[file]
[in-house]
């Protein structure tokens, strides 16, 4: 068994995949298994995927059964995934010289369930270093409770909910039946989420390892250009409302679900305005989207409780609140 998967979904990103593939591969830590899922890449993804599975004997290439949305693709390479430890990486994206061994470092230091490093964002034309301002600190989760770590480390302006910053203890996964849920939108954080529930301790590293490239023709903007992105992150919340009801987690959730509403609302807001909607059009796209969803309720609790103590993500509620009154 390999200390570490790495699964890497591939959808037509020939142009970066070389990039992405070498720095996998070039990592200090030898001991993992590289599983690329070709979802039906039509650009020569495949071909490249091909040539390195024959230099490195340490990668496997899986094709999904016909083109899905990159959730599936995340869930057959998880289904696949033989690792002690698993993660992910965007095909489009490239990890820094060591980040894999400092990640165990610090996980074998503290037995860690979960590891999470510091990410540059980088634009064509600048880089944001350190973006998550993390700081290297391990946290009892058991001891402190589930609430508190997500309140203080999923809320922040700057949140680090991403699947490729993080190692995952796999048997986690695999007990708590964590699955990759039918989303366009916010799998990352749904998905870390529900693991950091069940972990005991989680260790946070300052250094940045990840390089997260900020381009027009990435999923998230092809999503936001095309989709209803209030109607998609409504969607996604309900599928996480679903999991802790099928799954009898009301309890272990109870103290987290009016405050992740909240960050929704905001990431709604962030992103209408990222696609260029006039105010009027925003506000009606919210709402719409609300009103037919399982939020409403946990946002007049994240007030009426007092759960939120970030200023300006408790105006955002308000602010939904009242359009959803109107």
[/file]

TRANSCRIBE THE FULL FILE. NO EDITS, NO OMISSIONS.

[in-house]
């Protein structure tokens, strides 16, 4: 068994995949298994995927059964995934010289369930270093409770909910039946989420390892250009409302679900305005989207409780609140 998967979904990103593939591969830590899922890449993804599975004997290439949305693709390479430890990486994206061994470092230091490093964002034309301002600190989760770590480390302006910053203890996964849920939108954080529930301790590293490239023709903007992105992150919340009801987690959730509403609302807001909607059009796209969803309720609790103590993500509620009154 390999200390570490790495699964890497591939959808037509020939142009970066070389990039992405070498720095996998070039990592200090030898001991993992590289599983690329070709979802039906039509650009020569495949071909490249091909040539390195024959230099490195340490990668496997899986094709999904016909083109899905990159959730599936995340869930057959998880289904696949033989690792002690698993993660992910965007095909489009490239990890820094060591980040894999400092990640165990610090996980074998503290037995860690979960590891999470510091990410540059980088634009064509600048880089944001350190973006998550993390700081290297391990946290009892058991001891402190589930609430508190997500309140203080999923809320922040700057949140680090991403699947490729993080190692995952796999048997986690695999007990708590964590699955990759039918989303366009916010799998990352749904998905870390529900693991950091069940972990005991989680260790946070300052250094940045990840390089997260900020381009027009990435999923998230092809999503936001095309989709209803209030109607998609409504969607996604309900599928996480679903999991802790099928799954009898009301309890272990109870103290987290009016405050992740909240960050929704905001990431709604962030992103209408990222696609260029006039105010009027925003506000009606919210709402719409609300009103037919399982939020409403946990946002007049994240007030009426007092759960939120970030200023300006408790105006955002308000602010939904009242359009959803109107």